Bust: Viking pillagers in the 21st century
While I had been writing Where the Shadows Lie, happily losing myself in thoughts of sagas, rings, volcanoes and Gull beer, the financial world was melting down around me.
I remembered how I had explained to the German author ten years before that it would never be possible to write a financial thriller set in Iceland, and now the country was smack in the middle of the biggest financial crisis the world has yet seen. Friends urged me to write another financial thriller. I was reluctant.
But I couldn’t ignore it. Especially since I had resolved to write about issues that went beyond Iceland. As a foreigner, I wanted to write about Iceland’s interaction with the outside world, about big issues, not small ones, and there was no bigger issue as far as Iceland was concerned than the financial crash. It was a subject that I knew well, and the intersection of greed, hubris, ambition and self-delusion in the people who caused it was exactly the kind of thing I had examined in my financial thrillers.
Yet I felt I needed to place distance between my new books and my old. It had been hard enough to make the leap from one to the other and I was glad I had done it. Writing about the perpetrators of the crisis seemed a step backwards.
But what about the victims? That interested me much more. Especially since the response by ordinary Icelanders was more immediate and more effective than anywhere else in the world. They began their ‘pots-and-pans’ revolution and it worked. They overthrew their government.
The financial crash slammed into Iceland hard. With hindsight, Iceland may not be the country that suffered most, that honour probably falls to Greece, but the Icelanders suffered first.
Icelanders call the depression after the financial crash the kreppa, which also means ‘pinch’. The financial crisis was started by people throughout the world figuring out clever new ways of getting around stodgy restrictions to borrow too much money. I say clever, but these schemes turned out to be profoundly stupid. What was true globally was also true in Iceland.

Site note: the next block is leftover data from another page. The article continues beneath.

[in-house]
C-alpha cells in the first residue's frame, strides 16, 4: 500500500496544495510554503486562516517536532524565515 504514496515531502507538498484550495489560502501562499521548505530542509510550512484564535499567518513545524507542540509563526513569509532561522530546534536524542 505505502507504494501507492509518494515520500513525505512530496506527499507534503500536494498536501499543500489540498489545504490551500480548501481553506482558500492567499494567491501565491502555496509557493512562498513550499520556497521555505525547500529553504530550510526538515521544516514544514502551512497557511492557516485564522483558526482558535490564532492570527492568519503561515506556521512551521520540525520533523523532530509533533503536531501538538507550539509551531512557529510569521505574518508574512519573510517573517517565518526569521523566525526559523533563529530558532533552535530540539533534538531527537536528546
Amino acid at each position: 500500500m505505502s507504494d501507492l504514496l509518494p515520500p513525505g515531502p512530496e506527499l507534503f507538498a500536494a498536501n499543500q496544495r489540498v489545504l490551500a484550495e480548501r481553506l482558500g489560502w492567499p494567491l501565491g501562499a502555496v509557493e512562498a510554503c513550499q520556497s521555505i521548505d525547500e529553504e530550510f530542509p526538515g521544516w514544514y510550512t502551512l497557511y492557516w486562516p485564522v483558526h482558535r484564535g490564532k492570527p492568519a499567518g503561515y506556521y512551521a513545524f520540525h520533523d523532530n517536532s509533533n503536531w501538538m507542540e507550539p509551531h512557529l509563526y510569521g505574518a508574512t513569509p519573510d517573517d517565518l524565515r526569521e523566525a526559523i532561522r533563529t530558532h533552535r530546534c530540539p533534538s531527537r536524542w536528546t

The OutvadersAs the Iceland Review said in 2009: ‘The crash is the fault of thirty men and three women. All these people are connected.’ In the early 2000s a new breed of young entrepreneur emerged in Iceland. They were called the útrásarvíkingar: útrás is the opposite of invasion, so this literally means something like ‘outvading Vikings’. Let’s call them ‘the Outvaders’.
They were in their thirties and forties, they were ambitious, quick-thinking, decisive and bold. They built successful companies from very little: supermarkets, insurance companies, food manufacturers, bottlers, fund managers. And banks. They invested in high-profile businesses overseas, especially in London: West Ham, Hamleys, Mothercare, House of Fraser, Oasis, Karen Millen. And they did it all with borrowed money.
They had fun. Unlike their low-key predecessors, the old ‘Octopus’ families of import-exporters, they flaunted their wealth. One of the most prominent of these Outvaders was Jón Ásgeir Jóhannesson, the owner of the Bónus supermarket chain, who supposedly amassed debts of $8 billion by the time everything fell apart. He owned a distinctive black private jet that was seen flying in and out of Reykjavík City Airport regularly. He hung out in the bar of London’s trendy Sanderson Hotel. His wife founded Reykjavík’s trendiest hotel, 101. He owned a superyacht in Miami called The Three Vikings, and a ten-foot statue of a Viking with a Fender Stratocaster electric guitar strapped to his back stood proud in his London office.
This kind of consumption was matched or exceeded by hedge fund managers, investment bankers and Russian oligarchs, but for a country as small as Iceland, with its history of poverty and egalitarianism, it was remarkable. Where had all that money come from so quickly?
Iceland’s banks grew in parallel with its businessmen. There were three of them: Landsbanki, Glitnir and Kaupthing. In the 1990s Kaupthing’s capital was only a couple of million dollars. In the 2000s it bought banks throughout Europe, including the venerable merchant bank Singer and Friedlander in London. In 2007 it set up an internet bank, Kaupthing Edge, which took deposits throughout Europe. Within a year the bank had pulled in £2.5 billion of deposits from 160,000 customers in the UK alone. Landsbanki set up a similar internet bank called Icesave in 2006, which operated mostly in the UK and Holland, and within two years it had amassed £4 billion of deposits in the UK.
You know what happened next ...